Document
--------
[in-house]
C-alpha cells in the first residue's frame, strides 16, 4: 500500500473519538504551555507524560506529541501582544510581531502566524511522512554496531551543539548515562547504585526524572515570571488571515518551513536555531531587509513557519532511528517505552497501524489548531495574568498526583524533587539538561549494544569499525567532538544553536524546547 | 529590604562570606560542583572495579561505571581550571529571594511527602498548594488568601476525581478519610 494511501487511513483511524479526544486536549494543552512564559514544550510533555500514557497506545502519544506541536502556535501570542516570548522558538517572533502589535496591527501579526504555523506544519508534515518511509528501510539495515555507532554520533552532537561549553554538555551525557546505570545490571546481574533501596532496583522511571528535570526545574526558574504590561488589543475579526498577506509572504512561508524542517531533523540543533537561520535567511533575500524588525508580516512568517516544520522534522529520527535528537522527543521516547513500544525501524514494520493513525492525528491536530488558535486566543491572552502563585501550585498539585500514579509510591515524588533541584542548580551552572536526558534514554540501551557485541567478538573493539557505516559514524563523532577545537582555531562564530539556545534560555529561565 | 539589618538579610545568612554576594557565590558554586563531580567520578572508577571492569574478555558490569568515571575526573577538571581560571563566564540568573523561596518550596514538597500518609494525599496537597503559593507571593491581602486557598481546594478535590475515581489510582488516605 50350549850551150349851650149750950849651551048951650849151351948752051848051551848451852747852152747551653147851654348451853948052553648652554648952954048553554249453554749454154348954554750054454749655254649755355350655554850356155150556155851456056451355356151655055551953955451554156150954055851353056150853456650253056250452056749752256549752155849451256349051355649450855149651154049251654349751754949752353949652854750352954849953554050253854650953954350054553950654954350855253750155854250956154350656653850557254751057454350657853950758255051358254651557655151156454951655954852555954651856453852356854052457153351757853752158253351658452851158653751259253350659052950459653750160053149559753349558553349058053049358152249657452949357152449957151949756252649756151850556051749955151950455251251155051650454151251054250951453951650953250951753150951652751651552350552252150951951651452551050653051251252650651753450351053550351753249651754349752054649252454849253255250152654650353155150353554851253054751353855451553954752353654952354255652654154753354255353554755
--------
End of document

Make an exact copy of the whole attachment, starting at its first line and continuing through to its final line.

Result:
[in-house]
C-alpha cells in the first residue's frame, strides 16, 4: 500500500473519538504551555507524560506529541501582544510581531502566524511522512554496531551543539548515562547504585526524572515570571488571515518551513536555531531587509513557519532511528517505552497501524489548531495574568498526583524533587539538561549494544569499525567532538544553536524546547 | 529590604562570606560542583572495579561505571581550571529571594511527602498548594488568601476525581478519610 494511501487511513483511524479526544486536549494543552512564559514544550510533555500514557497506545502519544506541536502556535501570542516570548522558538517572533502589535496591527501579526504555523506544519508534515518511509528501510539495515555507532554520533552532537561549553554538555551525557546505570545490571546481574533501596532496583522511571528535570526545574526558574504590561488589543475579526498577506509572504512561508524542517531533523540543533537561520535567511533575500524588525508580516512568517516544520522534522529520527535528537522527543521516547513500544525501524514494520493513525492525528491536530488558535486566543491572552502563585501550585498539585500514579509510591515524588533541584542548580551552572536526558534514554540501551557485541567478538573493539557505516559514524563523532577545537582555531562564530539556545534560555529561565 | 539589618538579610545568612554576594557565590558554586563531580567520578572508577571492569574478555558490569568515571575526573577538571581560571563566564540568573523561596518550596514538597500518609494525599496537597503559593507571593491581602486557598481546594478535590475515581489510582488516605 50350549850551150349851650149750950849651551048951650849151351948752051848051551848451852747852152747551653147851654348451853948052553648652554648952954048553554249453554749454154348954554750054454749655254649755355350655554850356155150556155851456056451355356151655055551953955451554156150954055851353056150853456650253056250452056749752256549752155849451256349051355649450855149651154049251654349751754949752353949652854750352954849953554050253854650953954350054553950654954350855253750155854250956154350656653850557254751057454350657853950758255051358254651557655151156454951655954852555954651856453852356854052457153351757853752158253351658452851158653751259253350659052950459653750160053149559753349558553349058053049358152249657452949357152449957151949756252649756151850556051749955151950455251251155051650454151251054250951453951650953250951753150951652751651552350552252150951951651452551050653051251252650651753450351053550351753249651754349752054649252454849253255250152654650353155150353554851253054751353855451553954752353654952354255652654154753354255353554755